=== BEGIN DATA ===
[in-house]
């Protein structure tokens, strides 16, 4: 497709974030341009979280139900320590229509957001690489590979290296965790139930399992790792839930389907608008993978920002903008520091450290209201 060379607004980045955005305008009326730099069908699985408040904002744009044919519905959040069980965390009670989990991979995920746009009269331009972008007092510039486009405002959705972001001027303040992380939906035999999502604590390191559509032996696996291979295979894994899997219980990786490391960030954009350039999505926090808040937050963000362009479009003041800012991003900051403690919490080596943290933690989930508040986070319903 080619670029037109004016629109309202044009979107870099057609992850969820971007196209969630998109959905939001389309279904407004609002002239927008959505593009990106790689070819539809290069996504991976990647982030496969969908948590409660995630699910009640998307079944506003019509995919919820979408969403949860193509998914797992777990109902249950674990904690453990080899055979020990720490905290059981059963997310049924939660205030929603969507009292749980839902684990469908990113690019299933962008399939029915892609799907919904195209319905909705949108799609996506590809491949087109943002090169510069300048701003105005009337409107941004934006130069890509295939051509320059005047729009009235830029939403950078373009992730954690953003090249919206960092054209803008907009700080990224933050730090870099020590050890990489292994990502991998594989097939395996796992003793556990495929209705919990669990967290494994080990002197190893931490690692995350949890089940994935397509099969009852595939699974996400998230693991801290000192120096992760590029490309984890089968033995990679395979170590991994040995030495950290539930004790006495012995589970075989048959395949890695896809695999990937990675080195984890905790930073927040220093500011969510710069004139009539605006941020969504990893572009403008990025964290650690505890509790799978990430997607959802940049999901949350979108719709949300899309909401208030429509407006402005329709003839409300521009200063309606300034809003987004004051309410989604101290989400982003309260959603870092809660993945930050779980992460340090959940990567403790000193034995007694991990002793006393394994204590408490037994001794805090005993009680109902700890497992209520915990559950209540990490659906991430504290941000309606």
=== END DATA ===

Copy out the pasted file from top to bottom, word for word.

[in-house]
């Protein structure tokens, strides 16, 4: 497709974030341009979280139900320590229509957001690489590979290296965790139930399992790792839930389907608008993978920002903008520091450290209201 060379607004980045955005305008009326730099069908699985408040904002744009044919519905959040069980965390009670989990991979995920746009009269331009972008007092510039486009405002959705972001001027303040992380939906035999999502604590390191559509032996696996291979295979894994899997219980990786490391960030954009350039999505926090808040937050963000362009479009003041800012991003900051403690919490080596943290933690989930508040986070319903 080619670029037109004016629109309202044009979107870099057609992850969820971007196209969630998109959905939001389309279904407004609002002239927008959505593009990106790689070819539809290069996504991976990647982030496969969908948590409660995630699910009640998307079944506003019509995919919820979408969403949860193509998914797992777990109902249950674990904690453990080899055979020990720490905290059981059963997310049924939660205030929603969507009292749980839902684990469908990113690019299933962008399939029915892609799907919904195209319905909705949108799609996506590809491949087109943002090169510069300048701003105005009337409107941004934006130069890509295939051509320059005047729009009235830029939403950078373009992730954690953003090249919206960092054209803008907009700080990224933050730090870099020590050890990489292994990502991998594989097939395996796992003793556990495929209705919990669990967290494994080990002197190893931490690692995350949890089940994935397509099969009852595939699974996400998230693991801290000192120096992760590029490309984890089968033995990679395979170590991994040995030495950290539930004790006495012995589970075989048959395949890695896809695999990937990675080195984890905790930073927040220093500011969510710069004139009539605006941020969504990893572009403008990025964290650690505890509790799978990430997607959802940049999901949350979108719709949300899309909401208030429509407006402005329709003839409300521009200063309606300034809003987004004051309410989604101290989400982003309260959603870092809660993945930050779980992460340090959940990567403790000193034995007694991990002793006393394994204590408490037994001794805090005993009680109902700890497992209520915990559950209540990490659906991430504290941000309606």